↓ Skip to main content

Physicians’ attitudes towards office-based delivery of methadone maintenance therapy: results from a cross-sectional survey of Nova Scotia primary-care physicians

Overview of attention for article published in Harm Reduction Journal, June 2012
Altmetric Badge

About this Attention Score

  • Average Attention Score compared to outputs of the same age

Mentioned by

twitter
4 X users

Citations

dimensions_citation
19 Dimensions

Readers on

mendeley
55 Mendeley
You are seeing a free-to-access but limited selection of the activity Altmetric has collected about this research output. Click here to find out more.
Title
Physicians’ attitudes towards office-based delivery of methadone maintenance therapy: results from a cross-sectional survey of Nova Scotia primary-care physicians
Published in
Harm Reduction Journal, June 2012
DOI 10.1186/1477-7517-9-20
Pubmed ID
Authors

Jessica Dooley, Mark Asbridge, John Fraser, Susan Kirkland

Abstract

Approximately 90,000 Canadians use opioids each year, many of whom experience health and social problems that affect the individual user, families, communities and the health care system. For those who wish to reduce or stop their opioid use, methadone maintenance therapy (MMT) is effective and supporting evidence is well-documented. However, access and availability to MMT is often inconsistent, with greater inequity outside of urban settings. Involving community based primary-care physicians in the delivery of MMT could serve to expand capacity and accessibility of MMT programs. Little is known, however, about the extent to which MMT, particularly office-based delivery, is acceptable to physicians. The aim of this study is to survey physicians about their attitudes towards MMT, particularly office-based delivery, and the perceived barriers and facilitators to MMT delivery.

X Demographics

X Demographics

The data shown below were collected from the profiles of 4 X users who shared this research output. Click here to find out more about how the information was compiled.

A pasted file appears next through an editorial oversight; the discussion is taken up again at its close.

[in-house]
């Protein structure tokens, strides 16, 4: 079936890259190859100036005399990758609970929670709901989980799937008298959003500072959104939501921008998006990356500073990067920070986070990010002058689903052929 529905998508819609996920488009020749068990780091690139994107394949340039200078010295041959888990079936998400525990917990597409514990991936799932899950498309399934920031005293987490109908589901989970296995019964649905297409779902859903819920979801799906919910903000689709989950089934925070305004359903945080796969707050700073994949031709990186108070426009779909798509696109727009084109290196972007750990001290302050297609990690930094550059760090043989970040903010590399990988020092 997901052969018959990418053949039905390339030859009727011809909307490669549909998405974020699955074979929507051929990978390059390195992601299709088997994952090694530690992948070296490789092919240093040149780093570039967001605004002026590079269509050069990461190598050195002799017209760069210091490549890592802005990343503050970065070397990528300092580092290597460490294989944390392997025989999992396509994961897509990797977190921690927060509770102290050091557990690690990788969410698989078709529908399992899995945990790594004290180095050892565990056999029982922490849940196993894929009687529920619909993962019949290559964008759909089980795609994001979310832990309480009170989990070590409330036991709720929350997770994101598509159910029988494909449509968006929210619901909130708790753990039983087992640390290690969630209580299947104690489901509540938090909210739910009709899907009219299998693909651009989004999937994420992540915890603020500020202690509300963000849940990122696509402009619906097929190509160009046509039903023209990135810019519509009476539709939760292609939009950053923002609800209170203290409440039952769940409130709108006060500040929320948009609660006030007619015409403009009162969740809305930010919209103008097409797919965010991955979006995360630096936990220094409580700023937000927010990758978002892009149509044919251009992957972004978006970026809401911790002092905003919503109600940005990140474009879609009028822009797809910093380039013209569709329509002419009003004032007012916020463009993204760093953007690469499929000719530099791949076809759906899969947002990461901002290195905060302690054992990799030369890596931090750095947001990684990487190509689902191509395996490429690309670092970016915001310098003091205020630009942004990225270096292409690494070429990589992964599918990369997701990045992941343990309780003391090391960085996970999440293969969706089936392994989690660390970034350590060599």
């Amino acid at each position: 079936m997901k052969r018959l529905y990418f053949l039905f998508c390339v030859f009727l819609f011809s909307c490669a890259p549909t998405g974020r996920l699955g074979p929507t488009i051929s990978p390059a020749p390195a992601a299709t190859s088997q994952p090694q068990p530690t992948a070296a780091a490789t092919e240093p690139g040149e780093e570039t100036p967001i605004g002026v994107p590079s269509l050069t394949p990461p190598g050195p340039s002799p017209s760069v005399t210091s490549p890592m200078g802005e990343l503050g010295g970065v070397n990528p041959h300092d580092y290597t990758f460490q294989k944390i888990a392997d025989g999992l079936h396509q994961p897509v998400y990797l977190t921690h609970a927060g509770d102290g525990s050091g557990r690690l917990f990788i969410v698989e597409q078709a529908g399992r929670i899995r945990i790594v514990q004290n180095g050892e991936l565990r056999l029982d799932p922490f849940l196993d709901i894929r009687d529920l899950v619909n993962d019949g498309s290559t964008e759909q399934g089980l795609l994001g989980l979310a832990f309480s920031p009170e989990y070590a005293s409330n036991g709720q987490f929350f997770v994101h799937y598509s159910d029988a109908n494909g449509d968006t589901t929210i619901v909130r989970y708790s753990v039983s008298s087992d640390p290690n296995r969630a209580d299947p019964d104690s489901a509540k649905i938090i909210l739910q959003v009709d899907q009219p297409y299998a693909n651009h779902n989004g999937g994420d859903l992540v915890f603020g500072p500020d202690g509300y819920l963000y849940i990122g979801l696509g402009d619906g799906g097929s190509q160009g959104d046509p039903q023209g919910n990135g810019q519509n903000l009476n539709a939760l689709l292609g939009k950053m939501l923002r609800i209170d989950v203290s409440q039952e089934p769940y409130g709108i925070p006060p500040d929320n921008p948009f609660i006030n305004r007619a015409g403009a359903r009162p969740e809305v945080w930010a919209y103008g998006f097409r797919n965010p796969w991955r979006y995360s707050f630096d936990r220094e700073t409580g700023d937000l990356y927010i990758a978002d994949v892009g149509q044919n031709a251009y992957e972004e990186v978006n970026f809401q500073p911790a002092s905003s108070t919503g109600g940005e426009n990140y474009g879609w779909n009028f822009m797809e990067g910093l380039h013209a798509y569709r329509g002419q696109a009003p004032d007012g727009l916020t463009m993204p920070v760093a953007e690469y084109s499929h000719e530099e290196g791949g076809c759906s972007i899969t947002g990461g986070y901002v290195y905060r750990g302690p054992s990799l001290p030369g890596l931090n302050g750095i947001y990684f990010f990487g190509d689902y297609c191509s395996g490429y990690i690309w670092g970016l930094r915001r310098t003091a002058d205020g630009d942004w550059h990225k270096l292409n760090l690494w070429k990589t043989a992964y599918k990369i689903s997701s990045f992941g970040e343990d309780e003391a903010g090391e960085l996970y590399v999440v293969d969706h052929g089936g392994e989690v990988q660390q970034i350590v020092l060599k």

Mendeley readers

Mendeley readers

The data shown below were compiled from readership statistics for 55 Mendeley readers of this research output. Click here to see the associated Mendeley record.

Geographical breakdown

Country Count As %
Unknown 55 100%

Demographic breakdown

Readers by professional status Count As %
Student > Master 11 20%
Student > Ph. D. Student 10 18%
Student > Bachelor 6 11%
Other 4 7%
Student > Doctoral Student 3 5%
Other 8 15%
Unknown 13 24%
Readers by discipline Count As %
Medicine and Dentistry 19 35%
Psychology 5 9%
Social Sciences 5 9%
Nursing and Health Professions 4 7%
Agricultural and Biological Sciences 3 5%
Other 5 9%
Unknown 14 25%
Attention Score in Context

Attention Score in Context

This research output has an Altmetric Attention Score of 2. This is our high-level measure of the quality and quantity of online attention that it has received. This Attention Score, as well as the ranking and number of research outputs shown below, was calculated when the research output was last mentioned on 03 November 2017.
All research outputs
#14,146,599
of 22,668,244 outputs
Outputs from Harm Reduction Journal
#768
of 913 outputs
Outputs of similar age
#98,528
of 167,239 outputs
Outputs of similar age from Harm Reduction Journal
#3
of 4 outputs
Altmetric has tracked 22,668,244 research outputs across all sources so far. This one is in the 35th percentile – i.e., 35% of other outputs scored the same or lower than it.
So far Altmetric has tracked 913 research outputs from this source. They typically receive a lot more attention than average, with a mean Attention Score of 28.8. This one is in the 13th percentile – i.e., 13% of its peers scored the same or lower than it.
Older research outputs will score higher simply because they've had more time to accumulate mentions. To account for age we can compare this Altmetric Attention Score to the 167,239 tracked outputs that were published within six weeks on either side of this one in any source. This one is in the 38th percentile – i.e., 38% of its contemporaries scored the same or lower than it.
We're also able to compare this research output to 4 others from the same source and published within six weeks on either side of this one.